This comprehensive yet practical handbook consolidates information needed by health psychologists working alongside other healthcare professionals. It facilitates the progression of the learner from the classroom to the clinical setting by focusing on the translation of science to practice using practical examples. The Handbook is divided into four major parts. Part I highlights practical issues faced by health psychologists in a medical setting (how to motivate patients, consultation-liaison, assessment and screening, brief psychotherapies, ethical issues, etc.) Part II concentrates on treating unhealthy behaviors (alcohol and nicotine use, noncompliance, overeating/obesity, physical inactivity, stress). Part III considers behavioral aspects of medical problems (pain management, hypertension, diabetes, cancer, sexual dysfunction, HIV/AIDS, irritable bowel syndrome, insomnia). And Part IV takes up special issues relevant to practice and research in the field (minority issues, women’s issues, working with geriatric populations, public health approaches to health psychology and behavioral medicine). The Handbook will prove to be an invaluable resource for those already working in the field of health psychology as well as for those in training.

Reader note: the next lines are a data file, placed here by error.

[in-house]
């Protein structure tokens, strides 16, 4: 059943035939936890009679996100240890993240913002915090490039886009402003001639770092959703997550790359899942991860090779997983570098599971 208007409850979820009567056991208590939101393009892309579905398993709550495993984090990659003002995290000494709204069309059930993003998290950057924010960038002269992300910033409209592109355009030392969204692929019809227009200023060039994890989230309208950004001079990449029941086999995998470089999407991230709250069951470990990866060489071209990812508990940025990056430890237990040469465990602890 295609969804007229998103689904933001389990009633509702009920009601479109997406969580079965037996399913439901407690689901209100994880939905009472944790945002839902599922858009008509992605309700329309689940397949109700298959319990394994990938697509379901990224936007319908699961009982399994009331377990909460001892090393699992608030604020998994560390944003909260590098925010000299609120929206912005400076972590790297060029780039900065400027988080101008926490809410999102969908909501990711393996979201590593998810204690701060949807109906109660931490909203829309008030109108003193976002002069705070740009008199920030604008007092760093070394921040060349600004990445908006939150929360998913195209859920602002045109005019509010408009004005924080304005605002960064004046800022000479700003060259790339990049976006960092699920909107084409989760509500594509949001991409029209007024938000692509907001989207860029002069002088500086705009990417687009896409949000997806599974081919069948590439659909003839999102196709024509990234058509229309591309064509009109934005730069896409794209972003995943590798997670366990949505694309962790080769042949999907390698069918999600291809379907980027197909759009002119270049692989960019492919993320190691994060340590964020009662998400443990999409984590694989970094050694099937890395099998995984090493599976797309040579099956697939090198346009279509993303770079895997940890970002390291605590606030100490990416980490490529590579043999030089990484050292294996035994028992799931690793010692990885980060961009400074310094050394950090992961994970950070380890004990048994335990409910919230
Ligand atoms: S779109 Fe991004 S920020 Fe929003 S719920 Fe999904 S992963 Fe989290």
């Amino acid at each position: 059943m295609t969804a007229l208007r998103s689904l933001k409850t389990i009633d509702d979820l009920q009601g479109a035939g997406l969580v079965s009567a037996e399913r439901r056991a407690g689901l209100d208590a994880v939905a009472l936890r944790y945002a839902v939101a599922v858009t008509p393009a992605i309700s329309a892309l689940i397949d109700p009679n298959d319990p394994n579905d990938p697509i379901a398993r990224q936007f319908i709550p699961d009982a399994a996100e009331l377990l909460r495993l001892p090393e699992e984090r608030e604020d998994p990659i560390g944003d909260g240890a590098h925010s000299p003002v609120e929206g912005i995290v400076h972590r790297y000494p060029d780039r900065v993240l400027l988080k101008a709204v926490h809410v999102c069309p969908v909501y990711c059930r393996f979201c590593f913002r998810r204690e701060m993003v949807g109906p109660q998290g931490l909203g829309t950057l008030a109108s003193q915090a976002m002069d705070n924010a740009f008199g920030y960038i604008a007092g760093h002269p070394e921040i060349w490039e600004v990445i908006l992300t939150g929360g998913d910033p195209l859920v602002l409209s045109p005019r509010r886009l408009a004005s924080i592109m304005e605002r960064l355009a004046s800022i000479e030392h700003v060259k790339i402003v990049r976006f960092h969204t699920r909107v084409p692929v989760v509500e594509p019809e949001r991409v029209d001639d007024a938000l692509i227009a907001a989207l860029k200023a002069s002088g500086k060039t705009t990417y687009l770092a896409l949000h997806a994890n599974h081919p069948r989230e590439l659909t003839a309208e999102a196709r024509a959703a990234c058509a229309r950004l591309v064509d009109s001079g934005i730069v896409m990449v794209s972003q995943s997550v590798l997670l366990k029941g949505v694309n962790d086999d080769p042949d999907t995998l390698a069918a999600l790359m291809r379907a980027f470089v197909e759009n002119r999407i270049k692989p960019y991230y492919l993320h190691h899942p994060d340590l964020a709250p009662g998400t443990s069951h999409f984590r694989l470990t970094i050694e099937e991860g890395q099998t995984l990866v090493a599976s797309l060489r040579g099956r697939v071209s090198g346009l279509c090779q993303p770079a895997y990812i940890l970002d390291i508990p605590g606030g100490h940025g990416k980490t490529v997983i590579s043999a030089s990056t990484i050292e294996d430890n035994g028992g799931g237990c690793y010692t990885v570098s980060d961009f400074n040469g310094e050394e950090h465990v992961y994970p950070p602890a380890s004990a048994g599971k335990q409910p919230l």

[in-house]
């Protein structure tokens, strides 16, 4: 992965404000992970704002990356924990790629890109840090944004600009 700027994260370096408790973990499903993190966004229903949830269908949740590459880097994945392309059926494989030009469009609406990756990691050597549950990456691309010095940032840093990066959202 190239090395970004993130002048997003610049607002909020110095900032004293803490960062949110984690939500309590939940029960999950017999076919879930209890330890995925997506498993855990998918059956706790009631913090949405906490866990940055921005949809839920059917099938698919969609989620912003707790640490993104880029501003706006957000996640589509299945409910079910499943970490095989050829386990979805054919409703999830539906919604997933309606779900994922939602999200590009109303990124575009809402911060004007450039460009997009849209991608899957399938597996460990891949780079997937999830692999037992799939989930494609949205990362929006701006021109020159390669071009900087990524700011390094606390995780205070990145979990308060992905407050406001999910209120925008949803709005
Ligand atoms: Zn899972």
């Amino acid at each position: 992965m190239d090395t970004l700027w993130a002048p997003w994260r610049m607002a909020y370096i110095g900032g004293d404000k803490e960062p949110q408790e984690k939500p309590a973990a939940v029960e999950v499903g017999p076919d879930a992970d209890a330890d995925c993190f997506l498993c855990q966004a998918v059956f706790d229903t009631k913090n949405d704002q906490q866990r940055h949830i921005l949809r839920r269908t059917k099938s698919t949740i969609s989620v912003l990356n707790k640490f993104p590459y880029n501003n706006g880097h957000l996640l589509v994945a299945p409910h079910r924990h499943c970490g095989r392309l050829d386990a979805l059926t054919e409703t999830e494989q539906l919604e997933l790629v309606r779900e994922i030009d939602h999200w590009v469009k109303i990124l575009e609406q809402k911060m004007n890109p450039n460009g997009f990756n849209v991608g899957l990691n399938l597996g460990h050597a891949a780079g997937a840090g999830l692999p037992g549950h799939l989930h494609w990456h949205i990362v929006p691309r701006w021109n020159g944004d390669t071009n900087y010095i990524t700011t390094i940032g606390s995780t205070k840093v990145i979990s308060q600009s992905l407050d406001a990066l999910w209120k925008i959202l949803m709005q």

Diagnostic and Treatment Considerations in Chronic Pain

Diagnostic and Treatment Considerations in Chronic Pain

Diagnostic and treatment considerations in chronic pain

Pain is a perceptual experience that includes sensory and emotional components associated with actual or threatened tissue damage (Merskey & Bogdale, 1994). Virtually everyone experiences pain at some time in his or her life, but for most individuals the pain experience is time limited and does not warrant clinical intervention. However, for some individuals, the pain problem persists and significantly disrupts daily functioning. Pain that persists for longer than 6 months is referred to as “chronic pain” (Keefe, 1982), and chronic pain is often associated with feelings of “demoralization, helplessness, hopelessness, and outright depression” (Turk, 1996, p. 3). The experience of chronic pain can be far-reaching, affecting numerous areas of an ...

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